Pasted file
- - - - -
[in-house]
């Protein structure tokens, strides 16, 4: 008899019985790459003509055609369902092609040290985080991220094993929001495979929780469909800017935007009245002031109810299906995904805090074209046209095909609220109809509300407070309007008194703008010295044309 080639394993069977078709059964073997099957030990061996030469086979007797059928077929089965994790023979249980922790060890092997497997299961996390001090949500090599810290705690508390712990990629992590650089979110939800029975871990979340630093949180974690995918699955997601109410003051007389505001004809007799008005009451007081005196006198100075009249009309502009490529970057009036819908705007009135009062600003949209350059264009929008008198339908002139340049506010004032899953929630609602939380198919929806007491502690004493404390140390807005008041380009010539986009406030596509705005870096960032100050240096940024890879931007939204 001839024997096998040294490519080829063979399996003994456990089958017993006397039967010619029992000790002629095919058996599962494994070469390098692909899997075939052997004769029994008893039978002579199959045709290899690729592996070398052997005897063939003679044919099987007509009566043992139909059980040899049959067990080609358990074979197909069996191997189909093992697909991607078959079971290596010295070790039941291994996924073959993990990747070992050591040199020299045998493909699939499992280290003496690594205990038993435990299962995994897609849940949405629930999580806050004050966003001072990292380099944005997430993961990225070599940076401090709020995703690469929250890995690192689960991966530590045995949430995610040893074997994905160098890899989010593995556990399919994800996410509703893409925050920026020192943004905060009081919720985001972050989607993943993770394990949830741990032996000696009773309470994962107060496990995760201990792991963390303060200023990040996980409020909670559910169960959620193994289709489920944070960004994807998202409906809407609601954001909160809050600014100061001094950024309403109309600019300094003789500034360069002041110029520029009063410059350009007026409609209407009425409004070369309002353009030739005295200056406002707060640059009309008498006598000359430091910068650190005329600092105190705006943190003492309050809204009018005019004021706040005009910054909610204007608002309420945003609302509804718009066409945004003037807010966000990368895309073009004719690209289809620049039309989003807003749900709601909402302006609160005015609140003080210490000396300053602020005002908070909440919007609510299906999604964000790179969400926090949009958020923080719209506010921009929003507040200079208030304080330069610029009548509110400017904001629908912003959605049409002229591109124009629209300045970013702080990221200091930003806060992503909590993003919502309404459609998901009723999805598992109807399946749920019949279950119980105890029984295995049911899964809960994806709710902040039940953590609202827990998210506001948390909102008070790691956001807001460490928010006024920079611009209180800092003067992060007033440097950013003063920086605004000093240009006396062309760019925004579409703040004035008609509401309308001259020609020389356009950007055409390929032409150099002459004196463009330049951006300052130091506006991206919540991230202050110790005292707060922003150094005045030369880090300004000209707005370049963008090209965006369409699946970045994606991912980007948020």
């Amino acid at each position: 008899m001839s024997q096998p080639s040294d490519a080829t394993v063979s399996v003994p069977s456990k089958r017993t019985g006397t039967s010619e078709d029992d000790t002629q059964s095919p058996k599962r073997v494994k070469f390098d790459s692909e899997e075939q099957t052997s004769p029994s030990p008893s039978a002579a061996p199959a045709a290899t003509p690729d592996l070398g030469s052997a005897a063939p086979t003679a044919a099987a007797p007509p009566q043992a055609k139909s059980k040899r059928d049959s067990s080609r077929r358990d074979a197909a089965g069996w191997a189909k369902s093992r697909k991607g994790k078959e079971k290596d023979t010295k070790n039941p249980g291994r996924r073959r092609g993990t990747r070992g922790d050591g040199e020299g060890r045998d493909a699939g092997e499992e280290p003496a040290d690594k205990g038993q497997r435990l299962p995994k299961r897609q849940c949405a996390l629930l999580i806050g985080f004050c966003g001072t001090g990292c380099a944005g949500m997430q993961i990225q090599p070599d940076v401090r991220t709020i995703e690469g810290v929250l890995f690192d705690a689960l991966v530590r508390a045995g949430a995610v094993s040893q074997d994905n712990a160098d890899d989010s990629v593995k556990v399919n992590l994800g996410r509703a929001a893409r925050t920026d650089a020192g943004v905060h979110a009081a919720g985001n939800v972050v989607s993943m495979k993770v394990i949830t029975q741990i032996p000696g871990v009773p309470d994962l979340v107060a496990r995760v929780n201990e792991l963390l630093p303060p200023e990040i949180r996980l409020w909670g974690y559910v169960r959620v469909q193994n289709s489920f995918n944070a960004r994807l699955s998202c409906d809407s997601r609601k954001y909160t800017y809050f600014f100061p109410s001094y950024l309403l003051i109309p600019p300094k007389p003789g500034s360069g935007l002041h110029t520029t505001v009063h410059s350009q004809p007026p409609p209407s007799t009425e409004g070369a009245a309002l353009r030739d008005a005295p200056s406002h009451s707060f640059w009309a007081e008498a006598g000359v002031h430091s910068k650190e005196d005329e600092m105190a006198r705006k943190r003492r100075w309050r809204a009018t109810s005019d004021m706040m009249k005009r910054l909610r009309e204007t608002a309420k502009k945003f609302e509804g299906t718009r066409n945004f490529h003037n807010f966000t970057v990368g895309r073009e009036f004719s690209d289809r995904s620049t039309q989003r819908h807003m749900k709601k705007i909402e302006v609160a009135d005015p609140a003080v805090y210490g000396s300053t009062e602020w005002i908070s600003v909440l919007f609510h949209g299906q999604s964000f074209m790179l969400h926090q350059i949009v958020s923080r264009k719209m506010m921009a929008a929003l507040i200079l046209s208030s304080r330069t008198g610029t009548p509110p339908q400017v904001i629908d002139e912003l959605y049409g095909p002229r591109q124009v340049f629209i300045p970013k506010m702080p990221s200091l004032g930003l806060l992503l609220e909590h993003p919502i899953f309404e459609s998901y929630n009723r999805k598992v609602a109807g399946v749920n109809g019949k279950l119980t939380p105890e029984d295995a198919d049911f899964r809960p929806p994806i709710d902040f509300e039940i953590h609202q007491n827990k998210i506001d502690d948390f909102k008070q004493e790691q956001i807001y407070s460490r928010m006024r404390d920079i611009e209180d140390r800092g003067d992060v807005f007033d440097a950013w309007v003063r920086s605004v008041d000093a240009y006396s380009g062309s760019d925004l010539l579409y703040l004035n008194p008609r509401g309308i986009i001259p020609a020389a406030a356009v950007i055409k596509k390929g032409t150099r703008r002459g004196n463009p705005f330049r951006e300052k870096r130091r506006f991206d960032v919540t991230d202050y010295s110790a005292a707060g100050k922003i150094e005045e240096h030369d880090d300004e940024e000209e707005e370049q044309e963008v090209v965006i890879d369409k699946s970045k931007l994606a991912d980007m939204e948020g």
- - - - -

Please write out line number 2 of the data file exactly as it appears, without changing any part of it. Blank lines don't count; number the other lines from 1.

């Protein structure tokens, strides 16, 4: 008899019985790459003509055609369902092609040290985080991220094993929001495979929780469909800017935007009245002031109810299906995904805090074209046209095909609220109809509300407070309007008194703008010295044309 080639394993069977078709059964073997099957030990061996030469086979007797059928077929089965994790023979249980922790060890092997497997299961996390001090949500090599810290705690508390712990990629992590650089979110939800029975871990979340630093949180974690995918699955997601109410003051007389505001004809007799008005009451007081005196006198100075009249009309502009490529970057009036819908705007009135009062600003949209350059264009929008008198339908002139340049506010004032899953929630609602939380198919929806007491502690004493404390140390807005008041380009010539986009406030596509705005870096960032100050240096940024890879931007939204 001839024997096998040294490519080829063979399996003994456990089958017993006397039967010619029992000790002629095919058996599962494994070469390098692909899997075939052997004769029994008893039978002579199959045709290899690729592996070398052997005897063939003679044919099987007509009566043992139909059980040899049959067990080609358990074979197909069996191997189909093992697909991607078959079971290596010295070790039941291994996924073959993990990747070992050591040199020299045998493909699939499992280290003496690594205990038993435990299962995994897609849940949405629930999580806050004050966003001072990292380099944005997430993961990225070599940076401090709020995703690469929250890995690192689960991966530590045995949430995610040893074997994905160098890899989010593995556990399919994800996410509703893409925050920026020192943004905060009081919720985001972050989607993943993770394990949830741990032996000696009773309470994962107060496990995760201990792991963390303060200023990040996980409020909670559910169960959620193994289709489920944070960004994807998202409906809407609601954001909160809050600014100061001094950024309403109309600019300094003789500034360069002041110029520029009063410059350009007026409609209407009425409004070369309002353009030739005295200056406002707060640059009309008498006598000359430091910068650190005329600092105190705006943190003492309050809204009018005019004021706040005009910054909610204007608002309420945003609302509804718009066409945004003037807010966000990368895309073009004719690209289809620049039309989003807003749900709601909402302006609160005015609140003080210490000396300053602020005002908070909440919007609510299906999604964000790179969400926090949009958020923080719209506010921009929003507040200079208030304080330069610029009548509110400017904001629908912003959605049409002229591109124009629209300045970013702080990221200091930003806060992503909590993003919502309404459609998901009723999805598992109807399946749920019949279950119980105890029984295995049911899964809960994806709710902040039940953590609202827990998210506001948390909102008070790691956001807001460490928010006024920079611009209180800092003067992060007033440097950013003063920086605004000093240009006396062309760019925004579409703040004035008609509401309308001259020609020389356009950007055409390929032409150099002459004196463009330049951006300052130091506006991206919540991230202050110790005292707060922003150094005045030369880090300004000209707005370049963008090209965006369409699946970045994606991912980007948020």